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What would it take for the Detroit Lions to trade for Khalil Mack?

Is it even feasible?

New York Giants vs Oakland Raiders Photo by Lachlan Cunningham/Getty Images

There’s something strange brewing in Oakland between new head coach Jon Gruden and All Pro edge defender Khalil Mack. Mack has been holding out of training camp, hoping to sign a bigger deal than the rookie fifth-year option he’s currently on, which is netting him $13.8 million. If the Raiders can’t come to a long-term deal, Mack could be a free agent next year.

So in response to this critical decision, Gruden has apparently said... nothing. There’s a report out there that Gruden hasn’t even spoken to Mack since February. To make matters even more tense, Gruden said this in a press conference this week:

“We weren’t very good last year on defense with Khalil Mack. We didn’t have an interception, I think, all year. I don’t know if we intercepted a pass until Week 14. We’ve got to get a better pass rush, we’ve got to play better defense, period. And we hope Khalil gets here, but in the time being, we’ve got plenty of guys who need work.”

So, naturally, trade rumors have been starting to bubble up. While it’s almost certain that the Raiders would never trade a top five defender in the NFL this late in the season, some analysts think it could happen. In fact, former Washington general manager Vinny Cerrato said on a radio interview that, “My gut tells me that they’ll trade him and try to get some good draft picks for him.”

While I believe this is still extremely unlikely, let’s go down this rabbit hole for a minute. The Lions have a glaring need at defensive end, and the guy they’re clearly leaning on for 2018 remains on the Physically Unable to Perform list for the second straight training camp.

Mack would be an absolute game-changer, not just for the Lions, but for any other team in the NFL. The man has 36.5 sacks in the past three years, and hasn’t finished a season with less than 73 tackles.

There’s little doubt the Lions would be interested in a guy like Mack, but acquiring him would undoubtedly cost a lot, both in terms of compensation for the Raiders and cap room for Mack. Here’s a look at what something like that would cost:

Compensation for the Raiders

It’s hard to draw on any precedent here because trading a premier pass rusher in the prime of their NFL career just does not happen... ever. Consistent pass rushers are so valuable and so rare that you don’t often see them hit free agency, let alone get traded.

So what would it take for the Raiders to be comfortable letting Mack go? Well, any time there’s a big-name trade like this, two first-round picks is always a good starting point. It’s what the Giants were reportedly asking for in return for Odell Beckham Jr. When Washington traded up in the draft to get Robert Griffin III, they sent away their next two year’s first-round picks (plus a second-round pick).

Would that be enough for Chucky to pull the trigger? It’s almost impossible to know, but that’s probably where conversations would begin.

The Lions could also offer players in return. Seeing as Oakland would need a pass rusher in return, Ezekiel Ansah could be part of the deal. However, Ansah’s injury and inconsistency would make it so it’s not even close to a fair one-to-one trade. The Lions would have to sweeten the deal with another key player.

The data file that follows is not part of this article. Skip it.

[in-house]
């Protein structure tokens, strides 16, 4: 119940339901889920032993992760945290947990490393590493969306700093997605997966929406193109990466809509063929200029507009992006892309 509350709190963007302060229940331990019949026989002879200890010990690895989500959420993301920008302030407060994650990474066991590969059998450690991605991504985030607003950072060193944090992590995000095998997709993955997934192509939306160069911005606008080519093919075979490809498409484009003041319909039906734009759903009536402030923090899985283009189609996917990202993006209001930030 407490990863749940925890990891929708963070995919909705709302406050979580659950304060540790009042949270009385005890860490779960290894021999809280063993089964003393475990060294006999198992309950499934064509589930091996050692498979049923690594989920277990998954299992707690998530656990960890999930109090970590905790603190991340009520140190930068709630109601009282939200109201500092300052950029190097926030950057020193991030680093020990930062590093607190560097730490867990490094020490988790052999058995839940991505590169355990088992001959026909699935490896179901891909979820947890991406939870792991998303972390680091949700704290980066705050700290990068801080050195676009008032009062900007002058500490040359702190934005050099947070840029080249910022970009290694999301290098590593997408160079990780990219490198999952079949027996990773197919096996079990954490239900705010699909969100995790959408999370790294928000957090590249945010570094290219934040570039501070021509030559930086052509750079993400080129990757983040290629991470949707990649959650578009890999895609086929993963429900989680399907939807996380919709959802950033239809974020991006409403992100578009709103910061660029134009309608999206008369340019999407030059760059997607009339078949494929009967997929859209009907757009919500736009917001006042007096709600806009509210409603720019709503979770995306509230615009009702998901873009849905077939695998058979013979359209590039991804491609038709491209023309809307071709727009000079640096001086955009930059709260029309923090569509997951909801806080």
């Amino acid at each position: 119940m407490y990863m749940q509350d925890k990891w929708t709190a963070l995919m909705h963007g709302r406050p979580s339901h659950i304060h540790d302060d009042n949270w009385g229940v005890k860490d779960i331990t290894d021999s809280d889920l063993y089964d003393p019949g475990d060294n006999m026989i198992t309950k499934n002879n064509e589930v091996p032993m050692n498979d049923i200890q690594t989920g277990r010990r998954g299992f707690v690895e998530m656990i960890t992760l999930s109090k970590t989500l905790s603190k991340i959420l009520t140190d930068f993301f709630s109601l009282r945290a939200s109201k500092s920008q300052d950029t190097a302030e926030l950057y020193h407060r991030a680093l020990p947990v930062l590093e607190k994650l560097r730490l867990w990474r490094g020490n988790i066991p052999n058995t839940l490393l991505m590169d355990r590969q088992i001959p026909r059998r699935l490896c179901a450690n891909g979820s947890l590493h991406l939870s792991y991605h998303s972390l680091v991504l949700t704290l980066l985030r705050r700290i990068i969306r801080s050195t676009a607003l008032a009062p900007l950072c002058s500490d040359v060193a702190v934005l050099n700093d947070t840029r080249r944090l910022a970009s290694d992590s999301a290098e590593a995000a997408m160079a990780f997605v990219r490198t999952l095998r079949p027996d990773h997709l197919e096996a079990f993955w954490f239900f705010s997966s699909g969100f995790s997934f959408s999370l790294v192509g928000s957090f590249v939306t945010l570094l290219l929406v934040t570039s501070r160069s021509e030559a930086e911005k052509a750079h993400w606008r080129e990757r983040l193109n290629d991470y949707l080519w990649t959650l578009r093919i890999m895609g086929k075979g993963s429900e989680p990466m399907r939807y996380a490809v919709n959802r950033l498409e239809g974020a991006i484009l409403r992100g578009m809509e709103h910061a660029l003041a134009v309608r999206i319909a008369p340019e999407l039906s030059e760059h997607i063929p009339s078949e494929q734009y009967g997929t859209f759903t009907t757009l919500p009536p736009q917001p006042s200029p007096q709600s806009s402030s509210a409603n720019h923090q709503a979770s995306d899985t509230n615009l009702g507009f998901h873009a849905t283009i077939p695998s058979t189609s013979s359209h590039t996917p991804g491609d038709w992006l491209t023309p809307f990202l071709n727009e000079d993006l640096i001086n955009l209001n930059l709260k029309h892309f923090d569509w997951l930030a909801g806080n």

Looking at the Raiders’ roster, the team could certainly use some depth in the secondary—something the Lions seem to have in spades. Throw in Nevin Lawson, Teez Tabor or DeShawn Shead, and we may be getting closer to an even deal.

But even that is likely not enough. We’re talking about one of the best defensive players in the NFL, so an unreliable pass rusher and a CB2 isn’t going to be enough. The Lions would like have to throw a first-round draft pick on the pile.

Cap issues

But even if the Lions were to find a right deal with the Raiders, that is only half of the puzzle. Mack wants an extension, so not only do the Lions need to find room for is current cap hit of $13.8 million, but they’d have to maneuver the cap to fit Mack on an even higher figure for years to come.

According to the NFLPA salary cap report, the Lions only have just $9.7 million in cap space right now. If Ansah is part of the trade, that’s a very easy way to clear up $17.1 million. But if he’s not, Lions general manager Bob Quinn will have to work some salary cap magic in Mack’s contract extension to minimize his 2018 cap hit.

The good news for Detroit is that their cap situation in the future looks very manageable. They’re currently slated to have $33 million in cap space next year, which is 13th-most according to Spotrac.

We’ve seen teams like the Vikings and Rams crunch some numbers to fit a ton of talent on their roster, but that sort of thing tends to catch up on a franchise. It shouldn’t take Lions fans all that long to remember when former general manager Martin Mayhew kept restructuring deals, leading to a cap-strapped team with little free agent options.

And the deal Mack would be getting would be enormous. Consider the deal that Von Miller got two years ago: six years, $114.1 million. We’re talking over $19 million per year here. That kind of deal would completely change Quinn’s current plan of roster building, and would drastically impact every roster decision he made until Mack’s contract is expired. Golden Tate extension? Probably out of the picture.

So to put a button on all of this:

  1. This is incredibly unlikely to happen as it is literally unprecedented in the NFL.
  2. It would cost the Lions an arm and a leg to pry him away from Oakland.
  3. Mack’s contract extension is workable in 2018, but would force the Lions to completely abandon their current plans of roster building and force Quinn to work around a massive contract.

So, yeah, it’s probably not happening.